As 2016 kicks off, leading cloud security company iSheriff has forecast the top five security threats that businesses will face in the next 12 months. While some of these trends started in 2015 and are expected to continue, others will bring newchallenges for security professionals.
- More POS device breaches. In 2016, we can expect more headlines about credit card information being stolen in bulk. The ongoing problems with lax security configuration, weak passwords and third party access vulnerabilities will be compounded by the rollout of EMV card terminals. Despite the increased security promised by EMV standards, hackers will find plenty of opportunities to exploit rushed deployments, customer and cashier confusion and aging POS systems, yet to be replaced.
- Devices that come and go off the network, coupled with the ongoing BYOD trend, will continue to confuse security managers whoknow it is imperative to secure all endpoints. But without the proper tools to do this effectively, administrators will be left to choose between over-restricting access and reducing user functionality. Companies must be diligent about creating and enforcing BYOD policies that include a verification capability, while engaging the whole organisation in secure BYOD campaigns can help promote a culture of responsibility and awareness.
- Companies of all sizes and types will have to deal with breaches and lost data. While breaches at major, global organisations will continue to make headlines, cyber criminals will look for the path of least resistance and pursue smaller businesses. As enterprise security programs improve, many bad actors will look for fresh opportunities to ambush unsuspecting SMEs.
- Ransomware will continue to evolve and become increasingly complicated. We continue to be shocked at the number of ransomware attacks where the victim actually pays the ransom. The FBI said it received 992 CryptoWall complaints from April 2014 to June 2015, representing total losses of $18 million in reported cases alone. Because criminals are finding this scheme lucrative, they will continue to work on producing virus variants that are harder to detect and decrypt.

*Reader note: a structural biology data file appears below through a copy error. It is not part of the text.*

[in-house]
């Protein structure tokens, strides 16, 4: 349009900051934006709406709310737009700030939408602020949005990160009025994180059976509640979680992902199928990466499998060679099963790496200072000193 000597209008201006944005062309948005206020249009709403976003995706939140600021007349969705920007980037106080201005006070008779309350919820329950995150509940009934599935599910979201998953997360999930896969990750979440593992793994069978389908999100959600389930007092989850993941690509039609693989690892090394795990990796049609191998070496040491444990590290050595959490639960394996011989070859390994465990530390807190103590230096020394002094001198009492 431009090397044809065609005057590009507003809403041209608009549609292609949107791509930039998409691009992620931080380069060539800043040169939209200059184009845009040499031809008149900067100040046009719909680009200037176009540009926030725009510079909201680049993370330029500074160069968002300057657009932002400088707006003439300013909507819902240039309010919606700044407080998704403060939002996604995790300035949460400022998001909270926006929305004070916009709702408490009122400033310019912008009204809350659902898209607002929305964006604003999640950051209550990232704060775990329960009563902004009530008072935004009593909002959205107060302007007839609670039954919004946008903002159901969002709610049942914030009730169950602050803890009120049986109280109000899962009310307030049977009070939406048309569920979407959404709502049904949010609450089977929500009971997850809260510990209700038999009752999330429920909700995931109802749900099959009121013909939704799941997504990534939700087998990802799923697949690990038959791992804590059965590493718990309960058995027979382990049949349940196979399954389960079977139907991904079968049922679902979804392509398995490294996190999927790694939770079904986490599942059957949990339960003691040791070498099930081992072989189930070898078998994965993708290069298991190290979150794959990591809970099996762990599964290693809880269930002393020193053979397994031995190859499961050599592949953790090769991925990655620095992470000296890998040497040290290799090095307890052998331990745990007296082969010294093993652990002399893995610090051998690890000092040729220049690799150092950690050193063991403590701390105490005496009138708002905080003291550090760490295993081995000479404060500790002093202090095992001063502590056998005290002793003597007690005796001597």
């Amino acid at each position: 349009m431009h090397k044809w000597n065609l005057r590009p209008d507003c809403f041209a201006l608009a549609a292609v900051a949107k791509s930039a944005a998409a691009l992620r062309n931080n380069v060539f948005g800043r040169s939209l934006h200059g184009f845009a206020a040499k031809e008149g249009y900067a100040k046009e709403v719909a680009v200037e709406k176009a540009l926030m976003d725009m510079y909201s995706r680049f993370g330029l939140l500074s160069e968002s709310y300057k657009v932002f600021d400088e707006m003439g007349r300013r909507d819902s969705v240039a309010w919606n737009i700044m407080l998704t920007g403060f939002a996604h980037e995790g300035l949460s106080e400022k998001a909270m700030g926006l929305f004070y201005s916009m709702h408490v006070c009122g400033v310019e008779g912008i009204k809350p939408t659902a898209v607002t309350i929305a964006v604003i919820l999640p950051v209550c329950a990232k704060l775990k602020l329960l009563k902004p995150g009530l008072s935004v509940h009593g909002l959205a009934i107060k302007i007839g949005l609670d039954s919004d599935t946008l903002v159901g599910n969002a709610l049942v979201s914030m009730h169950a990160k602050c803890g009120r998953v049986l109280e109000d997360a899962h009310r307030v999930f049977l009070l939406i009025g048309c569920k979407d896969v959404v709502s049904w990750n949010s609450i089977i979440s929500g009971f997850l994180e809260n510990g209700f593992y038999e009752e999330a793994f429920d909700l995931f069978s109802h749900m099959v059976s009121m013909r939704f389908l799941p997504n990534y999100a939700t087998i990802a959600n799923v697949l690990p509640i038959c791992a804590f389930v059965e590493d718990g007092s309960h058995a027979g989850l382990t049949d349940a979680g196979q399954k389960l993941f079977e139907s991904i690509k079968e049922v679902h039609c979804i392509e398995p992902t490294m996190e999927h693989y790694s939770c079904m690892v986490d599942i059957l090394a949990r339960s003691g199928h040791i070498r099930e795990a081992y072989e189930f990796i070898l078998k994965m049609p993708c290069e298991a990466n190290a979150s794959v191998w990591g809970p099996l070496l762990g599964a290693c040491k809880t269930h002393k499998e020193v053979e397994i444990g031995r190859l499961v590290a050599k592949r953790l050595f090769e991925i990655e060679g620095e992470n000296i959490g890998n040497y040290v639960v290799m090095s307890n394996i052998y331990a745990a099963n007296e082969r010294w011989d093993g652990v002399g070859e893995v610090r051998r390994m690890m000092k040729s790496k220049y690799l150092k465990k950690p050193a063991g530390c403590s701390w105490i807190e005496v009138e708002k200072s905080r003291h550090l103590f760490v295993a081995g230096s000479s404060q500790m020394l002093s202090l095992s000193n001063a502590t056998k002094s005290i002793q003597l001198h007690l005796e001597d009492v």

- The trend towards cloud-based security services will enable a shift towards true integration. This shift will be of fundamental importance in delivering complete visibility across an organisation’s security position – something that simply isn’t possible with today’s fragmented approach. With CISOs continuing to demand best of breed solutions, a move towards open APIs and integration frameworks will enable this to be achieved without critical visibility compromises. Traditional security approaches are no longer sufficient; infrastructure complexity, the dissolution of the network perimeter, the mobile workforce, and interconnected supply chains create enormous new challenges.
“While cyber security has gained some long awaited traction and momentum in 2015, it is not yet time to celebrate a job well done. As quickly as new security mechanisms are being developed, cybercriminals are cultivating new techniques to bypass them,” said OscarMarquez, CTO at iSheriff. “It’s important for businesses of all sizes to take time to thoroughly assess their organisation’s ability to defend its data, networks, employees and customers. Every business should resolve to strengthen cyber security capabilities over the yearahead.”